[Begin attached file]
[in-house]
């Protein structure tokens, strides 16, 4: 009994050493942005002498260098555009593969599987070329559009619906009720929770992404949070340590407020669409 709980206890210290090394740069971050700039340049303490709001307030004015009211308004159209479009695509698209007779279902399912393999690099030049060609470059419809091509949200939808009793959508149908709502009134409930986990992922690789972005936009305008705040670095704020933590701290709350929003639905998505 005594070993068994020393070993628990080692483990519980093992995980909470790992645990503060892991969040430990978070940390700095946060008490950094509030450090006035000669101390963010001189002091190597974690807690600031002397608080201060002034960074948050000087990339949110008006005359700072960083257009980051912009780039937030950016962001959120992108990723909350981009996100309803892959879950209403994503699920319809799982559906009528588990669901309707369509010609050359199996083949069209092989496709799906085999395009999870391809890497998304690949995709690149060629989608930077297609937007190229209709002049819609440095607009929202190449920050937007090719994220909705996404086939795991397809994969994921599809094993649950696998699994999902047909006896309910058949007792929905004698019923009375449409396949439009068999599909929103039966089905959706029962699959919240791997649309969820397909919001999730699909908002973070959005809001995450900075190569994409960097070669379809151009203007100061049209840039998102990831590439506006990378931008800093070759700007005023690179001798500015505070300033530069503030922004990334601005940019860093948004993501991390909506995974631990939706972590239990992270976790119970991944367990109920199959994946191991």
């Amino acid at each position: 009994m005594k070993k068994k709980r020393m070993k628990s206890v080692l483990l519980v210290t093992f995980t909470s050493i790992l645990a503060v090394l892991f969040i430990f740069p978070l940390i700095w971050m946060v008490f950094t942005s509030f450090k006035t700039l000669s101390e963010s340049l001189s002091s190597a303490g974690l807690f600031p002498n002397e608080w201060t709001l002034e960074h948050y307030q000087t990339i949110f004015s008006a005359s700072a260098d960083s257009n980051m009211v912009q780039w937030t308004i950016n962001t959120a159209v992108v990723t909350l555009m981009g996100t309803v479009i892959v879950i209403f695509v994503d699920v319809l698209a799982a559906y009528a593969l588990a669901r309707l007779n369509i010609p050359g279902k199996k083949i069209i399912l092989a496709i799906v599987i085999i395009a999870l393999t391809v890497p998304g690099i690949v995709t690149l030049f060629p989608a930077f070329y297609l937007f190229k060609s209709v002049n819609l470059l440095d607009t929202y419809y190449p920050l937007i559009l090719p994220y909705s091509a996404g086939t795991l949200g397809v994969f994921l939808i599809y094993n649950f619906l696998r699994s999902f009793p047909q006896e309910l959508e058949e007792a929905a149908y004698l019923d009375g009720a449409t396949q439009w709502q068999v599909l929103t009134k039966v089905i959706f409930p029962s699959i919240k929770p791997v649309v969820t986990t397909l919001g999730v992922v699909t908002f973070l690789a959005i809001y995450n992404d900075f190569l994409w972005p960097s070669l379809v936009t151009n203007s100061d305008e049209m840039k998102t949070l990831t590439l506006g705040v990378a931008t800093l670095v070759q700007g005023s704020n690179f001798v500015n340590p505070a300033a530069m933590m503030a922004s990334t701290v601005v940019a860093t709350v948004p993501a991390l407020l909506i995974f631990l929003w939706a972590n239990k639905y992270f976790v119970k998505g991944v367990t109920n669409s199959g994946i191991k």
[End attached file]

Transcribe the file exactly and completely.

[in-house]
């Protein structure tokens, strides 16, 4: 009994050493942005002498260098555009593969599987070329559009619906009720929770992404949070340590407020669409 709980206890210290090394740069971050700039340049303490709001307030004015009211308004159209479009695509698209007779279902399912393999690099030049060609470059419809091509949200939808009793959508149908709502009134409930986990992922690789972005936009305008705040670095704020933590701290709350929003639905998505 005594070993068994020393070993628990080692483990519980093992995980909470790992645990503060892991969040430990978070940390700095946060008490950094509030450090006035000669101390963010001189002091190597974690807690600031002397608080201060002034960074948050000087990339949110008006005359700072960083257009980051912009780039937030950016962001959120992108990723909350981009996100309803892959879950209403994503699920319809799982559906009528588990669901309707369509010609050359199996083949069209092989496709799906085999395009999870391809890497998304690949995709690149060629989608930077297609937007190229209709002049819609440095607009929202190449920050937007090719994220909705996404086939795991397809994969994921599809094993649950696998699994999902047909006896309910058949007792929905004698019923009375449409396949439009068999599909929103039966089905959706029962699959919240791997649309969820397909919001999730699909908002973070959005809001995450900075190569994409960097070669379809151009203007100061049209840039998102990831590439506006990378931008800093070759700007005023690179001798500015505070300033530069503030922004990334601005940019860093948004993501991390909506995974631990939706972590239990992270976790119970991944367990109920199959994946191991």
């Amino acid at each position: 009994m005594k070993k068994k709980r020393m070993k628990s206890v080692l483990l519980v210290t093992f995980t909470s050493i790992l645990a503060v090394l892991f969040i430990f740069p978070l940390i700095w971050m946060v008490f950094t942005s509030f450090k006035t700039l000669s101390e963010s340049l001189s002091s190597a303490g974690l807690f600031p002498n002397e608080w201060t709001l002034e960074h948050y307030q000087t990339i949110f004015s008006a005359s700072a260098d960083s257009n980051m009211v912009q780039w937030t308004i950016n962001t959120a159209v992108v990723t909350l555009m981009g996100t309803v479009i892959v879950i209403f695509v994503d699920v319809l698209a799982a559906y009528a593969l588990a669901r309707l007779n369509i010609p050359g279902k199996k083949i069209i399912l092989a496709i799906v599987i085999i395009a999870l393999t391809v890497p998304g690099i690949v995709t690149l030049f060629p989608a930077f070329y297609l937007f190229k060609s209709v002049n819609l470059l440095d607009t929202y419809y190449p920050l937007i559009l090719p994220y909705s091509a996404g086939t795991l949200g397809v994969f994921l939808i599809y094993n649950f619906l696998r699994s999902f009793p047909q006896e309910l959508e058949e007792a929905a149908y004698l019923d009375g009720a449409t396949q439009w709502q068999v599909l929103t009134k039966v089905i959706f409930p029962s699959i919240k929770p791997v649309v969820t986990t397909l919001g999730v992922v699909t908002f973070l690789a959005i809001y995450n992404d900075f190569l994409w972005p960097s070669l379809v936009t151009n203007s100061d305008e049209m840039k998102t949070l990831t590439l506006g705040v990378a931008t800093l670095v070759q700007g005023s704020n690179f001798v500015n340590p505070a300033a530069m933590m503030a922004s990334t701290v601005v940019a860093t709350v948004p993501a991390l407020l909506i995974f631990l929003w939706a972590n239990k639905y992270f976790v119970k998505g991944v367990t109920n669409s199959g994946i191991k």